On the capacity provisioning on dynamic networks
Lijoka, Oluwaseun Francis
University of Lethbridge. Faculty of Arts and Science
Lethbridge, Alta. : Dept. of Mathematics and Computer Science
In this thesis, we consider the development of algorithms suitable for designing evacuation procedures in sparse or remote communities. The works are extensions of sink location problems on dynamic networks, which are motivated by real-life disaster events such as the Tohoku Japanese Tsunami, the Australian wildfire and many more. The available algorithms in this context consider the location of the sinks (safe-havens) with the assumptions that the evacuation by foot is possible, which is reasonable when immediate evacuation is needed in urban settings. However, for remote communities, emergency vehicles may need to be dispatched or situated strategically for an efficient evacuation process. With the assumption removed, our problems transform to the task of allocating capacities on the edges of dynamic networks given a budget capacity c. We first of all consider this problem on a dynamic path network of n vertices with the objective of minimizing the completion time (minmax criterion) given that the position of the sink is known. This leads to an O(nlogn + nlog(c/ξ)) time, where ξ is a refinement or precision parameter for an additional binary search in the worst case scenario. Next, we extend the problem to star topologies. The case where the sink is located at the middle of the star network follows the same approach for the path network. However, when the sink is located on a leaf node, the problem becomes more complicated when the number of links (edges) exceeds three. The second phase of this thesis focuses on allocating capacities on the edges of dynamic path networks with the objective of minimizing the total evacuation time (minsum criterion) given the position of the sink and the budget (fixed) capacity. In general, minsum problems are more difficult than minmax problems in the context of sink location problems. Due to few combinatorial properties discovered together with the possibility of changing objective. function configuration in the course of the optimization process, we consider the development of numerical procedure which involves the use of sequential quadratic programming (SQP). The sequential quadratic programming employed allows the specification of an arbitrary initial capacities and also helps in monitoring the changing configuration of the objective function. We propose to consider these problems on more complex topolgies such as trees and general graph in future.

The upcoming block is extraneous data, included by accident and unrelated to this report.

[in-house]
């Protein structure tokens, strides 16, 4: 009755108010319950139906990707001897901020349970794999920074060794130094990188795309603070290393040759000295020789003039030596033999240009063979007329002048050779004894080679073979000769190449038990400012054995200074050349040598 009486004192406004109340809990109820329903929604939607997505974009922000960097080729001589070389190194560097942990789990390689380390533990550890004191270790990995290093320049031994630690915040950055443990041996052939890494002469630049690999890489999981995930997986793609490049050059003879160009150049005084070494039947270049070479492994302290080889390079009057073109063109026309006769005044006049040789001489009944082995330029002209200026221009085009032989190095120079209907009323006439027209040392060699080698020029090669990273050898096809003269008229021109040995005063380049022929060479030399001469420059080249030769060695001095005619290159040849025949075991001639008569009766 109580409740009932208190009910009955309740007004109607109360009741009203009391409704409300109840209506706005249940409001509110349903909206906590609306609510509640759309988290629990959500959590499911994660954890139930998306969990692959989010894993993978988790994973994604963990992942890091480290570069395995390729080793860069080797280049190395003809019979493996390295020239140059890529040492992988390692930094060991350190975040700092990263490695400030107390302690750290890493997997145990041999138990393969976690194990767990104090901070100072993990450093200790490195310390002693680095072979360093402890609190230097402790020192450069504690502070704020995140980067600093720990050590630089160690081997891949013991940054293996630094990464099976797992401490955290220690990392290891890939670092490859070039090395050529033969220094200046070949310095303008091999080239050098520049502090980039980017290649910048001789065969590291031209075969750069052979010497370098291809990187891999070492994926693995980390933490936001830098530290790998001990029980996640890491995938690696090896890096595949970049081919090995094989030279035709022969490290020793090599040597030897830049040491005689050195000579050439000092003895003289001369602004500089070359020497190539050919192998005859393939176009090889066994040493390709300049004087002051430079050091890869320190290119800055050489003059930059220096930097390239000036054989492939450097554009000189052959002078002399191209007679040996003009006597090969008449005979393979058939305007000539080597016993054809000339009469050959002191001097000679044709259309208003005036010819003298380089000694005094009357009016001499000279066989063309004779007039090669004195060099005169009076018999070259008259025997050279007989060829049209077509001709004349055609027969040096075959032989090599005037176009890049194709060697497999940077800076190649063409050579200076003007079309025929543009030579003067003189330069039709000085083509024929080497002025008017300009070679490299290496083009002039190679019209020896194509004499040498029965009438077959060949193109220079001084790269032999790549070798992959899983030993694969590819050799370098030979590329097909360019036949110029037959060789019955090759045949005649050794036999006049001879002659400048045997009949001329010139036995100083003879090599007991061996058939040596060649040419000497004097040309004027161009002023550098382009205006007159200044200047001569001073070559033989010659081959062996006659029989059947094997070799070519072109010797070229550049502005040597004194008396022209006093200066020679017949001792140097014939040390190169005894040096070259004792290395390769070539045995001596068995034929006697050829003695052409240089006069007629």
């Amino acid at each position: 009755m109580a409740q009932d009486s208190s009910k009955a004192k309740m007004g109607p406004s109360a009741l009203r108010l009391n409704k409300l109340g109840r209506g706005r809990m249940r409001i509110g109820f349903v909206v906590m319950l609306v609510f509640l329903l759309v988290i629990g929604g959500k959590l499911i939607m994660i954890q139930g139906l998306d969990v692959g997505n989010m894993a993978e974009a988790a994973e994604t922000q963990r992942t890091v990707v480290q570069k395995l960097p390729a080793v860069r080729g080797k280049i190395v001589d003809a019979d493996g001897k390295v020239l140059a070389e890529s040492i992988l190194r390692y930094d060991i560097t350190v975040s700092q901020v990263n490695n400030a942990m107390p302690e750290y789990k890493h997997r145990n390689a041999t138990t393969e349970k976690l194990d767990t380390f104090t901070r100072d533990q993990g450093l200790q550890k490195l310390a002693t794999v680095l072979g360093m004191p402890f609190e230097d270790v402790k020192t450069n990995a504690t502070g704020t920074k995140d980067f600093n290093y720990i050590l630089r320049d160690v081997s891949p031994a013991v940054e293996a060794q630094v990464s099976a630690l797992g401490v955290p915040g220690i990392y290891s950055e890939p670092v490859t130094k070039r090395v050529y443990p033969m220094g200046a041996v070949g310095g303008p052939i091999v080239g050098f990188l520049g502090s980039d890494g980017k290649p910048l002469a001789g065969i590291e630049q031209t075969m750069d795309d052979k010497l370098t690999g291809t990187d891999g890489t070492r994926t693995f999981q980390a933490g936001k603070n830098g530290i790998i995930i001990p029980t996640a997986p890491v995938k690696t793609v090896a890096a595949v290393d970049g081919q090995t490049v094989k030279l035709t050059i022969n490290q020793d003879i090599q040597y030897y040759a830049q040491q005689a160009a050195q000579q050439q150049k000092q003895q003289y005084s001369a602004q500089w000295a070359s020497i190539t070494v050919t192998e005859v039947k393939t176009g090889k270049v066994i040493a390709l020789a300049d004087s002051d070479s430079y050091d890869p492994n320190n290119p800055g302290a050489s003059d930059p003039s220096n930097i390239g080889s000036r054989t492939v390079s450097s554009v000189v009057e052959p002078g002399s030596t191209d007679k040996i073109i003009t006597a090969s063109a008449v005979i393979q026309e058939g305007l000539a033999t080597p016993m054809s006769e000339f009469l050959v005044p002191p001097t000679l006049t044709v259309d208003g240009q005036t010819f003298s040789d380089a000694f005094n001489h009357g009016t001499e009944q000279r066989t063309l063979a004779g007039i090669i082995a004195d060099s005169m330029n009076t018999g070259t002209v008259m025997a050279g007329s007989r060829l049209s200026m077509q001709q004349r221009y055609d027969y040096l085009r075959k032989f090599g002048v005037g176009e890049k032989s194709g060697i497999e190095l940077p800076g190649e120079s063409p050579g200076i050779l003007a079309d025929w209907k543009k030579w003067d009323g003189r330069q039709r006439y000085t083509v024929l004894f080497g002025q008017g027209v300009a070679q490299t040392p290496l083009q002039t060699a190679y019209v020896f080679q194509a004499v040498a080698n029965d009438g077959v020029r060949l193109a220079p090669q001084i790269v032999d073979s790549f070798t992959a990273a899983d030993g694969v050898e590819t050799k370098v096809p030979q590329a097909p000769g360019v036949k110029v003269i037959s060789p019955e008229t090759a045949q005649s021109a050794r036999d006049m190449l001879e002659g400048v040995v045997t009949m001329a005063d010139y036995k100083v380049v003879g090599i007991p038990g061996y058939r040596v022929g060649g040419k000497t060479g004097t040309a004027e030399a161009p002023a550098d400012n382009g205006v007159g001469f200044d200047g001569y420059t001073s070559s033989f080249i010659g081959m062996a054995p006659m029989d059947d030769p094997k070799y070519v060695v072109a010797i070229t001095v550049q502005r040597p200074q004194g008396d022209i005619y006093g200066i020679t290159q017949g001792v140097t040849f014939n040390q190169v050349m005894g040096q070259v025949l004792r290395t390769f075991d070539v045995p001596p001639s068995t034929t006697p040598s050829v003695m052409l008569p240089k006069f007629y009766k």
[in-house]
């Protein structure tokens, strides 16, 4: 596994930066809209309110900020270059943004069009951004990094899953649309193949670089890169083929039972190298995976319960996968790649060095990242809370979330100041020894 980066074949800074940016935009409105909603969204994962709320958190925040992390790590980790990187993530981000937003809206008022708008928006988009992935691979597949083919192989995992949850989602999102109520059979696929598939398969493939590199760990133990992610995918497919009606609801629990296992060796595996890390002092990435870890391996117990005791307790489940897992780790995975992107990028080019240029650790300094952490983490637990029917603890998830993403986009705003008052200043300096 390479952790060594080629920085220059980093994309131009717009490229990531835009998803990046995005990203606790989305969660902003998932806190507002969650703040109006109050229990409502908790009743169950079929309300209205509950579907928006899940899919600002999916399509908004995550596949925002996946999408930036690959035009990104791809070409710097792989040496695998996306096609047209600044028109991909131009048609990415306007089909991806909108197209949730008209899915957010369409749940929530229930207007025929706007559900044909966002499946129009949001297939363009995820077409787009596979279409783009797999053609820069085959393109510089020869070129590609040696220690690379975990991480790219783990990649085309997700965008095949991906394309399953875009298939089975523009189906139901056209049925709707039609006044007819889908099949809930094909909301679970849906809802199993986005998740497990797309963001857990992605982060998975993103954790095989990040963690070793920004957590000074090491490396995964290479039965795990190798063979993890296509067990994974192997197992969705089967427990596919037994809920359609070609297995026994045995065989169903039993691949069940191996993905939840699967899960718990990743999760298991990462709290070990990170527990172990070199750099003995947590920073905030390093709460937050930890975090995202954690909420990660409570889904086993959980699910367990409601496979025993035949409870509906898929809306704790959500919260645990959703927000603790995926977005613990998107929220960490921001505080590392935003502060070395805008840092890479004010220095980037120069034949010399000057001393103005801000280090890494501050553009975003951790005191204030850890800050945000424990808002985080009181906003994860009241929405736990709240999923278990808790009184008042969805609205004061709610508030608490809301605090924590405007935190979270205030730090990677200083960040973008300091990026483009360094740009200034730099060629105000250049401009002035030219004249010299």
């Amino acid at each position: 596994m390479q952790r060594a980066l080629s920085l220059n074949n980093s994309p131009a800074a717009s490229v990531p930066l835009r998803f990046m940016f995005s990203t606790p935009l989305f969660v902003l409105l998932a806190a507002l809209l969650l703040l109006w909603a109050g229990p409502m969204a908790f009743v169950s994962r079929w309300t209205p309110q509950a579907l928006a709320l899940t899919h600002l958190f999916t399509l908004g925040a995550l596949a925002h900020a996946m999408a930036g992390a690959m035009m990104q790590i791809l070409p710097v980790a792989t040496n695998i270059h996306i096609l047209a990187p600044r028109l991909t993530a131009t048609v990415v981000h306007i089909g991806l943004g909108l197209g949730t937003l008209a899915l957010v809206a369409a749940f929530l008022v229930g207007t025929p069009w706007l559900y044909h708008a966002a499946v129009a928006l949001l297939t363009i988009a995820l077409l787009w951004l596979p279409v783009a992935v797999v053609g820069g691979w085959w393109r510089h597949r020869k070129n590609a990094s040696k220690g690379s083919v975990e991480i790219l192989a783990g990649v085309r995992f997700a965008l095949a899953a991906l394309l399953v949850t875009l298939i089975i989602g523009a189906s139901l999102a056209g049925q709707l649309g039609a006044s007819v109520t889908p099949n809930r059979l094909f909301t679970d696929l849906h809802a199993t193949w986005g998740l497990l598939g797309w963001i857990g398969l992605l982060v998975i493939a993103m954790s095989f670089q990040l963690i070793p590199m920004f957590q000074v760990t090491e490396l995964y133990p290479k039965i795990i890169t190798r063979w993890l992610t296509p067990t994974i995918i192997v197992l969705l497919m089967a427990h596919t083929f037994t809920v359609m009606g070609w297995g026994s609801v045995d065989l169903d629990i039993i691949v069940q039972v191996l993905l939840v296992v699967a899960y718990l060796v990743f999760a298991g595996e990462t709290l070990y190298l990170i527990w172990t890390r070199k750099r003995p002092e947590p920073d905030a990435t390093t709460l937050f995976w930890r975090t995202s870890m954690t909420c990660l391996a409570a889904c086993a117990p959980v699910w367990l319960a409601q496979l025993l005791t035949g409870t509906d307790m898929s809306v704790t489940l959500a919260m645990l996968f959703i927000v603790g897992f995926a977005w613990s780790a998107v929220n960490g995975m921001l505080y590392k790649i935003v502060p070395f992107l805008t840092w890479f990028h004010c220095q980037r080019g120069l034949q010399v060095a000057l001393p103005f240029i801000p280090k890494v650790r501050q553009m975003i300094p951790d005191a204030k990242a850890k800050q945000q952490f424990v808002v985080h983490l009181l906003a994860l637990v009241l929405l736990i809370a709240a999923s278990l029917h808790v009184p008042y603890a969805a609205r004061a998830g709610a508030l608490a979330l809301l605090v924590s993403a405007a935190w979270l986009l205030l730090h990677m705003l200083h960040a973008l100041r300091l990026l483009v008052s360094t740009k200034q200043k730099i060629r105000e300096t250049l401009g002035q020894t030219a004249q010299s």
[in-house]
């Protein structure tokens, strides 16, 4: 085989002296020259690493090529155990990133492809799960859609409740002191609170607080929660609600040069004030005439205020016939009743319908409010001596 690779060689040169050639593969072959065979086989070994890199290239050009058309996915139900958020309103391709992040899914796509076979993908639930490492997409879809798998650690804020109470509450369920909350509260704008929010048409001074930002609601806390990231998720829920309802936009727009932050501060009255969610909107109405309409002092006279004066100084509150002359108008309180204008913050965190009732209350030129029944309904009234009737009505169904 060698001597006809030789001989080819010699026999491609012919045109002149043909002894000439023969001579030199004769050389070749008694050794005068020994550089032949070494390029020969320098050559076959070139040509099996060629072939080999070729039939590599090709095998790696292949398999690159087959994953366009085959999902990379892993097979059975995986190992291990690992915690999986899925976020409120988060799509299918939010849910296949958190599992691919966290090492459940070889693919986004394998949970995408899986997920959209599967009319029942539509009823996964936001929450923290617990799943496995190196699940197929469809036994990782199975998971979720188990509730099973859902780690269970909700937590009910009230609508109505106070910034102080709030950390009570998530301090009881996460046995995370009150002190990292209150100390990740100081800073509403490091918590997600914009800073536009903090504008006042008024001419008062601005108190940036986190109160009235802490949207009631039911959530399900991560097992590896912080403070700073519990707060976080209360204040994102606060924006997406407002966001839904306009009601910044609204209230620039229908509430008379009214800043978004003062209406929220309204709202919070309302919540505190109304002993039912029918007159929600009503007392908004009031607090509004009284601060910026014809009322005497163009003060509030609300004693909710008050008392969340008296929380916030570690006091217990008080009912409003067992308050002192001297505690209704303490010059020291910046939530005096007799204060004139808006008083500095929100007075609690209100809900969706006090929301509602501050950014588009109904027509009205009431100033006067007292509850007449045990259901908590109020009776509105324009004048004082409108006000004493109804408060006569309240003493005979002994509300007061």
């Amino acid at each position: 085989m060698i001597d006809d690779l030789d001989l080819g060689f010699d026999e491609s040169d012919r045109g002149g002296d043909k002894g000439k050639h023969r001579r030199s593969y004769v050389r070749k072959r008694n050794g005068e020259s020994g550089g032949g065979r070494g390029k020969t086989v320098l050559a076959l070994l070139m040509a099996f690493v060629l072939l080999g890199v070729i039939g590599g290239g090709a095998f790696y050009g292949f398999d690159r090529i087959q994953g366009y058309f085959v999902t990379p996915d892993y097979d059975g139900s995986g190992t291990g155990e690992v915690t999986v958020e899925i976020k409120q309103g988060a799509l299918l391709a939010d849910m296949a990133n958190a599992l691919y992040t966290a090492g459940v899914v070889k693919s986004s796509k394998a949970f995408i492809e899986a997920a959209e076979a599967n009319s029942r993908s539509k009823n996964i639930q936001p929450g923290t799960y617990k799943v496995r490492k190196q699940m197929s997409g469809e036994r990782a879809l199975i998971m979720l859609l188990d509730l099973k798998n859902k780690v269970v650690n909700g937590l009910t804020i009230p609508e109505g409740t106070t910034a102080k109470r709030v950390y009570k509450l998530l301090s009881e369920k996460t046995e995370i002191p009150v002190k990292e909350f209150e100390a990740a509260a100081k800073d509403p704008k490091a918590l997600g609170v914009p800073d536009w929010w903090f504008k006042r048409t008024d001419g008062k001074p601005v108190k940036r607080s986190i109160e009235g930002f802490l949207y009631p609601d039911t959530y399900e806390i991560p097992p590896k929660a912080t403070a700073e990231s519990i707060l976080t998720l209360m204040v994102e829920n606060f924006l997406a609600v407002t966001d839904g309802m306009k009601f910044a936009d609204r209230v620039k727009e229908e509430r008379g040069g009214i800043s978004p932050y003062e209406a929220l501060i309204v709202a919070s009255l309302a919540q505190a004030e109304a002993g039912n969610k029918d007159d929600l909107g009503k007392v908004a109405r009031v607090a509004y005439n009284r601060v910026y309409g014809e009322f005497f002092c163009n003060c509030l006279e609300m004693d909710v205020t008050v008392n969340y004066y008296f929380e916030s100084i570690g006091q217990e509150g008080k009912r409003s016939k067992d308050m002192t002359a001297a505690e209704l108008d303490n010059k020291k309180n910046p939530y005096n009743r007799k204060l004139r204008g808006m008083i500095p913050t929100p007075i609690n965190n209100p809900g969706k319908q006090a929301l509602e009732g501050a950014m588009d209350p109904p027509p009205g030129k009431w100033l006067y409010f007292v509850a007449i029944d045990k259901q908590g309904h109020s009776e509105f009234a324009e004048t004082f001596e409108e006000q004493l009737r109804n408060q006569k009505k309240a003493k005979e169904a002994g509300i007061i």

facility location , capacity scheduling , sink location problem , capacity allocation problem , evacuation problem , dynamic flow in networks , Location problems (Programming) , Transportation problems (Programming) , Evacuation of civilians--Mathematical models , Emergency management--Mathematical models , Algorithms , Sparsely populated areas , Mathematical optimization , Dissertations, Academic